During the Cold War, CND got a lot of information about what it was seeking from the USA and Canada, and what may surprise a lot of people from the Soviet Union which periodically released accurate figures of the missiles they possessed.   During the Cold War a leading local Tory approached me and told me that the Soviets were launching 2 aircraft carriers and 4 nuclear submarines every week, and in case we were attacked from the Atlantic we must have all our nuclear weapons ready to be launched at a moment's notice.

Ignoring the fact that all our weapons were pointing the wrong way, I asked him how firing off all our nuclear weapons would protect us, and was it not the case that because of these weapons, and of course the 50 American bases spread around Scotland, that made us a target?   Did he not know I also asked that the noisiest of the aircraft screaming above our heads every day and dumping their bombs on the Tain Range were American F1-11s, and were rehearsing flying below the Soviet radar to make a surprise attack on the Soviet Union, which would start World War III.

I don't think this chain of thought had ever entered his head.  The truth is that the Soviet nuclear weaponry was always about 5 years behind that of the USA, but as each new type of missile was created by the Americans, the Soviets followed suit, with the exception of the neutron bomb, which if exploded in the air would kill all human life below it with its deadly rays, leaving everything else undamaged. The Soviets named this "The Capitalists Bomb".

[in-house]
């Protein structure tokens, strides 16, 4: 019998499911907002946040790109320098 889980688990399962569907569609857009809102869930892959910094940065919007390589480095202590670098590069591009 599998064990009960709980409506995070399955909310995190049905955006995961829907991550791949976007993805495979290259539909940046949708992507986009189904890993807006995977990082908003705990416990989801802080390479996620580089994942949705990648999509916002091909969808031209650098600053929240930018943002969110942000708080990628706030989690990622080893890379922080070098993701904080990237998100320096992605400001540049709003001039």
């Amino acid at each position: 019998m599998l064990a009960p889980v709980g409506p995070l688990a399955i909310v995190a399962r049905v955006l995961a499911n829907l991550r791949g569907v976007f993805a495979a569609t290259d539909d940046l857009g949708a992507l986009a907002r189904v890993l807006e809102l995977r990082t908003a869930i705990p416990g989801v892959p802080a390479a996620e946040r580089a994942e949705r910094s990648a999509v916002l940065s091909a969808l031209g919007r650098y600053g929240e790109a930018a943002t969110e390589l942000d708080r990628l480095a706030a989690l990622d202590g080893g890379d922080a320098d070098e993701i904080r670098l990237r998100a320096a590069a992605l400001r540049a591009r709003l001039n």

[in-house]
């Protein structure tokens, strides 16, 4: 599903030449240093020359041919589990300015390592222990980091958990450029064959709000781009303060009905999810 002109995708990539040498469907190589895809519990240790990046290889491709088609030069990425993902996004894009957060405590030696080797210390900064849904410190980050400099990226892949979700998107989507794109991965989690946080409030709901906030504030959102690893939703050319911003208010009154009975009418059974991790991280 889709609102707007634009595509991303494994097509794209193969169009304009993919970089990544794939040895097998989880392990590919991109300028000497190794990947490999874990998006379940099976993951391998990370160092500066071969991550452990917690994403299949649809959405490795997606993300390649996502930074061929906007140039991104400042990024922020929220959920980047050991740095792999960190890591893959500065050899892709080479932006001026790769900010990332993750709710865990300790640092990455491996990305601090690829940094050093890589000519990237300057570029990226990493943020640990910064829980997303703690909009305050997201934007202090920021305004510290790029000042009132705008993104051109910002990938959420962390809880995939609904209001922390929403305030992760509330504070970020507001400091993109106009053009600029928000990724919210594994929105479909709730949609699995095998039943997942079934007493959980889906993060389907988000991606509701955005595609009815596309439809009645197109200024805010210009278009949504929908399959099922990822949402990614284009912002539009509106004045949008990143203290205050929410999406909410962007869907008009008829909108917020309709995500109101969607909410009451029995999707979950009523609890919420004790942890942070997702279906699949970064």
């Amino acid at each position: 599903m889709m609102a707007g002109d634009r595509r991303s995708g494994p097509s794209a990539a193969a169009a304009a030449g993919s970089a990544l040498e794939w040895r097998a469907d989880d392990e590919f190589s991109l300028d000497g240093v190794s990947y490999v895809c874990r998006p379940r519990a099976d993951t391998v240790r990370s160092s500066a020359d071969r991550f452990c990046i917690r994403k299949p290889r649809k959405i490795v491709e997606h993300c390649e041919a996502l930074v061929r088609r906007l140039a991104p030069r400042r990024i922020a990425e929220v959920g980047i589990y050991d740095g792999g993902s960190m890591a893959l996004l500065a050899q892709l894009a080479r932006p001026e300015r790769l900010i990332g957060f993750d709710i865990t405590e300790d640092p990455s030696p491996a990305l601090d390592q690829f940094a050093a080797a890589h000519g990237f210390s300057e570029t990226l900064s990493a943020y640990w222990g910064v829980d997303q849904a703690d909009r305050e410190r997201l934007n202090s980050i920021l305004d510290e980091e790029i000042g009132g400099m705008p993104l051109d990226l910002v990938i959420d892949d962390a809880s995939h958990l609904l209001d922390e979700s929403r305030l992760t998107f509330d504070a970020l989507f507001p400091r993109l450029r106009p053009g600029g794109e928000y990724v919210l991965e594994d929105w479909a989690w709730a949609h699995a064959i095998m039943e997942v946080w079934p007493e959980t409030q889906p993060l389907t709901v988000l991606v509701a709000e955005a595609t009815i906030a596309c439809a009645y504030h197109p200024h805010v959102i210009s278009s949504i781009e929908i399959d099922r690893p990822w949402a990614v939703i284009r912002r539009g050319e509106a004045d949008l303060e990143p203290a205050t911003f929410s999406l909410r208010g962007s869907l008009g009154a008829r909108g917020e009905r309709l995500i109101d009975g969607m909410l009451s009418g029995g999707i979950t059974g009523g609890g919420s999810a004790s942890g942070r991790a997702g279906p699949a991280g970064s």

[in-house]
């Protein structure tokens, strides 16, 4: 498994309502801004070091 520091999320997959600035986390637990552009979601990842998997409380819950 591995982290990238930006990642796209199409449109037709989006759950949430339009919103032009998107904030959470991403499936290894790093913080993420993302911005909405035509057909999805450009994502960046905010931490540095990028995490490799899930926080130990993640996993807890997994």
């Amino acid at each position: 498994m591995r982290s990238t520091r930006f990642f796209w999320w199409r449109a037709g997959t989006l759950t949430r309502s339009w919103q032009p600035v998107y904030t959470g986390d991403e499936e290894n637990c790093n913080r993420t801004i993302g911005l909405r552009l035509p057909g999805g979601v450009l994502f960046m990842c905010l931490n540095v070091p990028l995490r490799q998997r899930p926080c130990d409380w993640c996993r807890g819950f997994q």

The British media often portrayed the Soviet threat as a huge Russian bear with claws outstretched towering above this poor defenceless country.  This was even shown on BBC TV in a programme showing how our Tornado aircraft were constantly intercepting Soviet jets attempting to fly into our airspace, whereas the fact was that 99 per cent of our Tornados were being trained in low flying to penetrate the Soviet Union below its radar defences.

As for current propaganda, I have a penfriend in Washington DC (where big protests were made daily against the Iraq War) who regularly sends me cut-outs from newspapers from all over the USA.  What has surprised me is that in so many of these, serious questions have been raised about the Lockerbie trial and the guilty verdict reached on Megrahi, which of course on this side of the Atlantic we have never heard about.